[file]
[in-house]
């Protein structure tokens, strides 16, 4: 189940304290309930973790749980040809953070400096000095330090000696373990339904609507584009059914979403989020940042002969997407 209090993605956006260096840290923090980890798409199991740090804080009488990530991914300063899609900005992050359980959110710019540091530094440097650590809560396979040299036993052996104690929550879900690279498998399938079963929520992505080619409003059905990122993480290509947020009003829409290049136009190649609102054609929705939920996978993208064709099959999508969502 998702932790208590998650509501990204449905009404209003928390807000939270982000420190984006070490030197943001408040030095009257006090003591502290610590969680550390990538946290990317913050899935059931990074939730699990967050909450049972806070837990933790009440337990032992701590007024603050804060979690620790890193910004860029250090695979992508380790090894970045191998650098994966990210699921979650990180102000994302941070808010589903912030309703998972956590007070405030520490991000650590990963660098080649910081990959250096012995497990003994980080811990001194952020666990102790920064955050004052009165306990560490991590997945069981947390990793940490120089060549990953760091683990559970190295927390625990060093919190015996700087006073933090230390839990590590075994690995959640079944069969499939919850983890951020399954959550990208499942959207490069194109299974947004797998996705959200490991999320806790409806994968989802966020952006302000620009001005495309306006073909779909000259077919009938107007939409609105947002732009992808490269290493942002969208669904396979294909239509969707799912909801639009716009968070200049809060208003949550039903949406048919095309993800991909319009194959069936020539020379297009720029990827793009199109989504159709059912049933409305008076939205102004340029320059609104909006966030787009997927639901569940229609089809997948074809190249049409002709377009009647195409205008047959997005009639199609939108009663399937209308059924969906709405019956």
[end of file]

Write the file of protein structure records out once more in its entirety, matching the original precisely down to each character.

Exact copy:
[in-house]
């Protein structure tokens, strides 16, 4: 189940304290309930973790749980040809953070400096000095330090000696373990339904609507584009059914979403989020940042002969997407 209090993605956006260096840290923090980890798409199991740090804080009488990530991914300063899609900005992050359980959110710019540091530094440097650590809560396979040299036993052996104690929550879900690279498998399938079963929520992505080619409003059905990122993480290509947020009003829409290049136009190649609102054609929705939920996978993208064709099959999508969502 998702932790208590998650509501990204449905009404209003928390807000939270982000420190984006070490030197943001408040030095009257006090003591502290610590969680550390990538946290990317913050899935059931990074939730699990967050909450049972806070837990933790009440337990032992701590007024603050804060979690620790890193910004860029250090695979992508380790090894970045191998650098994966990210699921979650990180102000994302941070808010589903912030309703998972956590007070405030520490991000650590990963660098080649910081990959250096012995497990003994980080811990001194952020666990102790920064955050004052009165306990560490991590997945069981947390990793940490120089060549990953760091683990559970190295927390625990060093919190015996700087006073933090230390839990590590075994690995959640079944069969499939919850983890951020399954959550990208499942959207490069194109299974947004797998996705959200490991999320806790409806994968989802966020952006302000620009001005495309306006073909779909000259077919009938107007939409609105947002732009992808490269290493942002969208669904396979294909239509969707799912909801639009716009968070200049809060208003949550039903949406048919095309993800991909319009194959069936020539020379297009720029990827793009199109989504159709059912049933409305008076939205102004340029320059609104909006966030787009997927639901569940229609089809997948074809190249049409002709377009009647195409205008047959997005009639199609939108009663399937209308059924969906709405019956």